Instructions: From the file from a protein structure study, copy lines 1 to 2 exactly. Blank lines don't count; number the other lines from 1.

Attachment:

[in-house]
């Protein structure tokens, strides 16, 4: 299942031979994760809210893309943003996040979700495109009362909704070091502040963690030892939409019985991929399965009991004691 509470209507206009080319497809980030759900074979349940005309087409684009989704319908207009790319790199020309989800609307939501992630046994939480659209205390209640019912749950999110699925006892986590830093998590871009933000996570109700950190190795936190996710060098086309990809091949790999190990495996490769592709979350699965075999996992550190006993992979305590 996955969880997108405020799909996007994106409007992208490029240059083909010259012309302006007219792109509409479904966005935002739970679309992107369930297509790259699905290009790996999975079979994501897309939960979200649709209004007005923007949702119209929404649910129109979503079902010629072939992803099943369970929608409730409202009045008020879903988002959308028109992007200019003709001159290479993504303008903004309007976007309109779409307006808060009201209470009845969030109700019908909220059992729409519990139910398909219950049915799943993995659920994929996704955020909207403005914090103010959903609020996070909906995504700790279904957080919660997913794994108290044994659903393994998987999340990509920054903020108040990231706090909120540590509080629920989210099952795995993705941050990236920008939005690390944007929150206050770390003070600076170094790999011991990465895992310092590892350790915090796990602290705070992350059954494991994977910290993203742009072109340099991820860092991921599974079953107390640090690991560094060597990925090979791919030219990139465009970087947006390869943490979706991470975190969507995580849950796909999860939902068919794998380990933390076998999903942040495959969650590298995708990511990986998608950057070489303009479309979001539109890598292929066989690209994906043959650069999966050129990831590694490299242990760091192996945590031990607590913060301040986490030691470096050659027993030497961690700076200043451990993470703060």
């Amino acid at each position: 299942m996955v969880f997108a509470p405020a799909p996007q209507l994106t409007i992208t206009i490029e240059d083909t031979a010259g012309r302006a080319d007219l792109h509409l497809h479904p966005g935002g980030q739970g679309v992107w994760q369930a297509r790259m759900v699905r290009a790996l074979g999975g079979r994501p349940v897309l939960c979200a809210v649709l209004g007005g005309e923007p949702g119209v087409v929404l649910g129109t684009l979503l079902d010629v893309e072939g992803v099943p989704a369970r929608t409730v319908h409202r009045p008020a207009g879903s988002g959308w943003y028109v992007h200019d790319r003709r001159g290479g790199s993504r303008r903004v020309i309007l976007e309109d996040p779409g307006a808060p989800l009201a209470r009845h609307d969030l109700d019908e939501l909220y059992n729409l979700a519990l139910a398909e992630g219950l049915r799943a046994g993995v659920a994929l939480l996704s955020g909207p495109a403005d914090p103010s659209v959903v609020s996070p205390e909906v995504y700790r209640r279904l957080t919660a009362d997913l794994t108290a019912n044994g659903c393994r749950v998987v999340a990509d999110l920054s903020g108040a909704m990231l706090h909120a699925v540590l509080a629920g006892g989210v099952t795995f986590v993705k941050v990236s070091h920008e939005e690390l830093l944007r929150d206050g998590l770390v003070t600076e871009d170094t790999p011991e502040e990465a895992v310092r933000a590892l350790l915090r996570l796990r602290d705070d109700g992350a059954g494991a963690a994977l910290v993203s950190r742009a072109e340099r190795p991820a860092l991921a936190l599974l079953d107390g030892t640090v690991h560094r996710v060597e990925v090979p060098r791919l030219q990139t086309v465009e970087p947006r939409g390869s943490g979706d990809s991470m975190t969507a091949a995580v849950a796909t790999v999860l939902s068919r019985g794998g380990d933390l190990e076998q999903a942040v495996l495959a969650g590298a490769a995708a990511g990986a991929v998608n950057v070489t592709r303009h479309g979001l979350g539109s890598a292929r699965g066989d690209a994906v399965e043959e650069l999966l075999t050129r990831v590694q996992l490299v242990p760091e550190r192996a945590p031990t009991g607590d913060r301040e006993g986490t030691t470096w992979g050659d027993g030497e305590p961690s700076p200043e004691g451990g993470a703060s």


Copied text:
[in-house]
């Protein structure tokens, strides 16, 4: 299942031979994760809210893309943003996040979700495109009362909704070091502040963690030892939409019985991929399965009991004691 509470209507206009080319497809980030759900074979349940005309087409684009989704319908207009790319790199020309989800609307939501992630046994939480659209205390209640019912749950999110699925006892986590830093998590871009933000996570109700950190190795936190996710060098086309990809091949790999190990495996490769592709979350699965075999996992550190006993992979305590 996955969880997108405020799909996007994106409007992208490029240059083909010259012309302006007219792109509409479904966005935002739970679309992107369930297509790259699905290009790996999975079979994501897309939960979200649709209004007005923007949702119209929404649910129109979503079902010629072939992803099943369970929608409730409202009045008020879903988002959308028109992007200019003709001159290479993504303008903004309007976007309109779409307006808060009201209470009845969030109700019908909220059992729409519990139910398909219950049915799943993995659920994929996704955020909207403005914090103010959903609020996070909906995504700790279904957080919660997913794994108290044994659903393994998987999340990509920054903020108040990231706090909120540590509080629920989210099952795995993705941050990236920008939005690390944007929150206050770390003070600076170094790999011991990465895992310092590892350790915090796990602290705070992350059954494991994977910290993203742009072109340099991820860092991921599974079953107390640090690991560094060597990925090979791919030219990139465009970087947006390869943490979706991470975190969507995580849950796909999860939902068919794998380990933390076998999903942040495959969650590298995708990511990986998608950057070489303009479309979001539109890598292929066989690209994906043959650069999966050129990831590694490299242990760091192996945590031990607590913060301040986490030691470096050659027993030497961690700076200043451990993470703060």